Usually, when there is a wreck, government agencies will look at the black box, if any. And they will look at the blood or urine of the trucker. And after a wreck, truckers must submit to a “urine test” on demand (Source).
CDL drivers must be drug and alcohol tested whenever they are involved in a fatal accident, or receive a traffic citation resulting from an injury or vehicle-disabling accident. The alcohol test must occur within 8 hours, and the drug test must occur within 32 hours. (Source).
If a tractor-trailer collision occurs, lawyers look at driver experience. Also, employment history gets researched. It could lead to character witnesses, for example. The attorneys will also look at prior similar incidents. In fact, a lot of legwork goes into this.
The gumshoe will investigate for signs the handler obeyed traffic rules. Also, they look for evidence of speeding. Evidence of unsafe maneuvering could be the reason for the accident. And experts look at weather conditions. Because of inclement weather, roadways can get hazardous.
So was the trucker driving safely for the conditions? If a traveler becomes reckless, the risk of crashing increases. Also, the weight and size of this machine are significant.
So if a driver swerves, for example, it raises the risk of accidents many times. By and large, if under stress or bad driving conditions, everyone else can suffer. As can be seen above, there are often two investigations. The plaintiff’s attorney does one.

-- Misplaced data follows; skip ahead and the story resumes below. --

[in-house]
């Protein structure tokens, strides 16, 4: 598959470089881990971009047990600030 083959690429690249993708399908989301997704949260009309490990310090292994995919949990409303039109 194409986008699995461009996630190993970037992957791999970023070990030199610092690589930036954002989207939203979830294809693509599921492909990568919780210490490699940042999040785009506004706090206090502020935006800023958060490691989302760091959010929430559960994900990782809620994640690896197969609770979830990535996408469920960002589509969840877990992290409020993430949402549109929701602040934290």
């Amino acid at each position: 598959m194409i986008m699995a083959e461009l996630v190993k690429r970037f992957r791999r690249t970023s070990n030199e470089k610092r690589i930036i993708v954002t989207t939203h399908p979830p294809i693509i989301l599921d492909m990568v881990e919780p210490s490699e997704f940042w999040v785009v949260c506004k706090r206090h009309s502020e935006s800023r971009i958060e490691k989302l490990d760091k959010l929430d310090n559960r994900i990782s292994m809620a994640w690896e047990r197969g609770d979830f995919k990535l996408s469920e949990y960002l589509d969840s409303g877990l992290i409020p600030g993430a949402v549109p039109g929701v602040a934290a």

Government agencies do the other one. All in all, the idea is to find the cause of injuries or deaths. If the trucker or his company is at fault, then civil and criminal penalties can apply.
Young and novice new hires have a higher rate of tragic events on the road. And this is attributed to their lack of driving experience. Also, estimates show these collisions result in thousands of deaths each year. And many are avoidable with training and compliance with the law.
Under the law, employers must do background checks. And some companies take shortcuts on this requirement. And in some cases, this results in devastating accidents. Some new employees can get in dangerous rollovers.
Also, they can cause jackknifing wrecks. And this can result in fuel fires, for example. But simple things failing to press the brakes in time can result in mass casualties. And drivers have a whole list of requirements. These include storage of replacement batteries, to first aid kits.
All these rules are there for a reason. And when the rules are not followed, people become victims. No doubt, these victims will be looking for a truck accident attorney.
As discussed above, truckers must have the proper knowledge. And even with this, they may use poor judgment. Some may even drive recklessly. If you or someone you love was hurt in a truck crash, our lawyers can help.
Our law firm is available to any victim by calling (213) 596-9642. Or just click here to visit our web page.